It is estimated that 40% of active new chemical entities (NCEs) identified in combinatorial screening programs employed by many pharmaceutical companies are poorly water soluble, i.e., these compounds have an aqueous solubility less than 10 |M (5 |g/mL for a compound with a molecular weight of 500) (Lipinski, 2002, 2004). When these poorly soluble NCEs are further advanced in discovery and ultimately brought into development they are often plagued by incomplete absorption and low, erratic bioavailability. There are a limited number of options available to drug discovery scientists to enhance the solubility of a compound by conventional formulation approaches. These include the identification and selection of stable pharmaceutical salts (Stahl, 2003). However, salt formation requires an ionizable group and, therefore, this is not a viable option for neutral compounds or those with ionization constants that do not fall within the physiological range. Other common approaches are reducing solid particle size by micronization, such as milling or the formation of nanosuspensions (Müller et al., 2001), the use of complexation agents such as cyclodextrins (Rao and Stella, 2003), or the use of solubilizing excipients (Strickley, 2004). While these solubi-lization techniques often lead to significant improvement in systemic exposure when availability is solubility- or dissolution-rate limited, conventional formulation approaches are not always successful and an alternate strategy is required.

One effective strategy for overcoming the low aqueous solubility is to convert the water-insoluble parent drug into a soluble prodrug. Broad objectives of a prodrug design often include enhanced bioavailability, fewer side effects, and improved patient acceptance and compliance. In some cases, a solubility-enhancing prodrug can successfully achieve all these goals.

Oral prodrugs are often designed to overcome an absorption limitation or related problem of their parent drugs (Notari, 1981; Stella et al., 1985; Neau, 2000; Ettmayer et al., 2004), such as poor solubility and/or poor permeability. Prodrugs can increase absorption relative to their parent drugs via several mechanisms, including (a) targeting carrier-mediated transporters such as hPepT1 with e.g., valacyclovir, which has enhanced permeability and solubility compared to acyclovir (Bai et al., 1992; Smiley et al., 1996; Sinko and Balimane, 1998; Anand et al., 2004; Sun et al., 2004), or XP13512, a prodrug of gabapentin that targets a nutrient transporter (Cundy et al., 2004); (b) masking a polar/charged functional group that prevents a molecule from penetrating lipophilic membranes, e.g., adefovir dipivoxil, (Annaert et al., 2000; Niemi et al., 2000; Van Gelder et al., 2000) and ester prodrugs of carboxylic acids (Beaumont et al., 2003); (c) perturbing crystal lattice packing by decreasing hydrogen bonding, yielding to lower melting point parent drugs with enhanced solubility in simulated gastric fluids (Stella et al., 1998); and (d) improving dissolution rate and/or solubility of a lipophilic drug, such as amprenavir and buparvaquone (Fleisher et al., 1996; Furfine et al., 2004; Mäntylä et al., 2004a,b).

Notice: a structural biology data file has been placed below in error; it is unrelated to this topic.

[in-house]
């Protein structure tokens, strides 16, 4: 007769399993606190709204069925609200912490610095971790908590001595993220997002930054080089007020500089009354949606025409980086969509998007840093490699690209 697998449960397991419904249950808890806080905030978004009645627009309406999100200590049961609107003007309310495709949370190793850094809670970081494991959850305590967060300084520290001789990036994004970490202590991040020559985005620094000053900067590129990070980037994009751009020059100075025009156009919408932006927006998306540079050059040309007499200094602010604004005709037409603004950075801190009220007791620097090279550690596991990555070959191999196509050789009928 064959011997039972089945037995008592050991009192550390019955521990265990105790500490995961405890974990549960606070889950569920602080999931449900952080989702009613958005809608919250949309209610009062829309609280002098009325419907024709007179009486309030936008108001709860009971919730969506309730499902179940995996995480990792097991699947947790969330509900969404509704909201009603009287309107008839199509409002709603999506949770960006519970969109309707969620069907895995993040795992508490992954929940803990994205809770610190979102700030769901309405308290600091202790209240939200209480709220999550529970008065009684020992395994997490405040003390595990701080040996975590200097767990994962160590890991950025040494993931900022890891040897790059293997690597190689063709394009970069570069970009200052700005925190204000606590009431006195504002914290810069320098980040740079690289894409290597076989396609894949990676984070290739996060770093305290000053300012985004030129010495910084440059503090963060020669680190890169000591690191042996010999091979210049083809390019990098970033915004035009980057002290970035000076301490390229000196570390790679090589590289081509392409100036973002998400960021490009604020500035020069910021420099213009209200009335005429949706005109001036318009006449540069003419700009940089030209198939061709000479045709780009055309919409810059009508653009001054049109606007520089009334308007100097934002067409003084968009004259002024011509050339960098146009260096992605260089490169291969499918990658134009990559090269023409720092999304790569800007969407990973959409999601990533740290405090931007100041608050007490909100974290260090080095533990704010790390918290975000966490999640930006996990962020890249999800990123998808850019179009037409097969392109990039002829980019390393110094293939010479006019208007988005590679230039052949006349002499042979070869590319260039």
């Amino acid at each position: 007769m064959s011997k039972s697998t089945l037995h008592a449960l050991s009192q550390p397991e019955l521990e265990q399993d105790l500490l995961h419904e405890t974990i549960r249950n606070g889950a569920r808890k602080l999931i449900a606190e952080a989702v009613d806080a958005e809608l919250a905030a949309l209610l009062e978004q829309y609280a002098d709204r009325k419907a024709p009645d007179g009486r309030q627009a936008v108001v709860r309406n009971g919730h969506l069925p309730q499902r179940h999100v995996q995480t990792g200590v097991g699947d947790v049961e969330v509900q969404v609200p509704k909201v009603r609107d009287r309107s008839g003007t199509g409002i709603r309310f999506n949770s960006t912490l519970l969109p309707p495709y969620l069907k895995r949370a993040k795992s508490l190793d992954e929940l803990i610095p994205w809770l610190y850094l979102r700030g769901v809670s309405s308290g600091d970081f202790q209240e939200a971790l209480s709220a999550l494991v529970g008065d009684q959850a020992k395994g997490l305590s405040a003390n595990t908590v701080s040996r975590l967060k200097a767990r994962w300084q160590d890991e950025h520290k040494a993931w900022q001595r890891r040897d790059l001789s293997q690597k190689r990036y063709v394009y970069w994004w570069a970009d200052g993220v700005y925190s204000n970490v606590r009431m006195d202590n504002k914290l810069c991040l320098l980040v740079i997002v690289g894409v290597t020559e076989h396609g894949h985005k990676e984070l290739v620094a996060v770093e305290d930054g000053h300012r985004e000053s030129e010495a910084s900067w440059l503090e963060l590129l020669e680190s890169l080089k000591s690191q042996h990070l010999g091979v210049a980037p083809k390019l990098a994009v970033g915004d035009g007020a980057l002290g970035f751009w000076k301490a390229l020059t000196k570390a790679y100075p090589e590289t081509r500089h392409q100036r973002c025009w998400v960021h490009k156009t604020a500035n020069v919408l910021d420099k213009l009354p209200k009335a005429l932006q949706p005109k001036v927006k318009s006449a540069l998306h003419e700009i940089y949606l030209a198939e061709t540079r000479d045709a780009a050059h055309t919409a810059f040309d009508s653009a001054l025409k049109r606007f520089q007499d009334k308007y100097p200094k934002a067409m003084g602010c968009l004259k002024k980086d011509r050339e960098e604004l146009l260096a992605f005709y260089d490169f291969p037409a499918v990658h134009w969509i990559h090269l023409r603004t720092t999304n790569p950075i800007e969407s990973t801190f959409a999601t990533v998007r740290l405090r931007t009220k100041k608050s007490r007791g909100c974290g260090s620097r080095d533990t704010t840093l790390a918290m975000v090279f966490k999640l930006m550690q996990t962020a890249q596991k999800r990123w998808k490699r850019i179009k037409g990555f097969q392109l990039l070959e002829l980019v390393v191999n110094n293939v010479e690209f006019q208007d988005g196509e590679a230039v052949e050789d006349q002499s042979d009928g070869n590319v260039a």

While there are many "oral" prodrugs (Stella, 2004), including lipophilic carboxylic ester prodrugs that overcome poor cellular permeability and result in low systemic exposure of the polar carboxylic acid parent drug (Testa and Mayer, 2001; Beaumont et al., 2003), relatively few examples of marketed water-soluble oral prodrugs have been described (Ettmayer et al., 2004). In addition to standard modification such as the addition of ionizable groups, e.g., phosphates, or covalently linking polar neutral molecules, e.g., polyethylenglycols, some novel prodrug activation approaches have been described recently (Hamada et al., 2003).

Prodrug activation can occur enzymatically or non-enzymatically, i.e., by chemical hydrolysis such as intramolecular cyclization-elimination (Tamamura et al., 1998; Matsumoto et al., 2000,2001; Sohma et al., 2003; Hamel et al., 2004) or by O^N intramolecular acyl migration reactions (Kiso et al., 1999a; Matsumoto et al., 2001; Hamada et al., 2002, 2003, 2004; Hayashi et al., 2003a; Skwarczynski et al., 2003; Sohma et al., 2003). There is current interest in non-enzymatic hydrolysis or intramolecular catalysis of prodrugs, presumably due to their advantage in reducing biological variability.

While a number of prodrug design strategies have proven therapeutically successful (Ettmayer et al., 2004; Stella, 2004), there are only a few examples in which solubility-enhancing prodrugs have been of demonstrable clinical utility. This chapter describes prodrug strategies that discovery scientists can pursue in cases where conventional approaches to enhance solubility have either failed or are impractical (Tong, 2000). Some of the more commonly used water-soluble prodrugs for oral delivery that will be discussed include a) phosphate ester prodrugs where the phosphate promoiety is often attached directly to a functional group of a NCE (e.g., a hydroxyl) or, less commonly, via a small spacer group (Kearney, 1990; Stella, 1996) and b) polyethyleneglycol-conjugated parent drugs using a labile linker or spacer.

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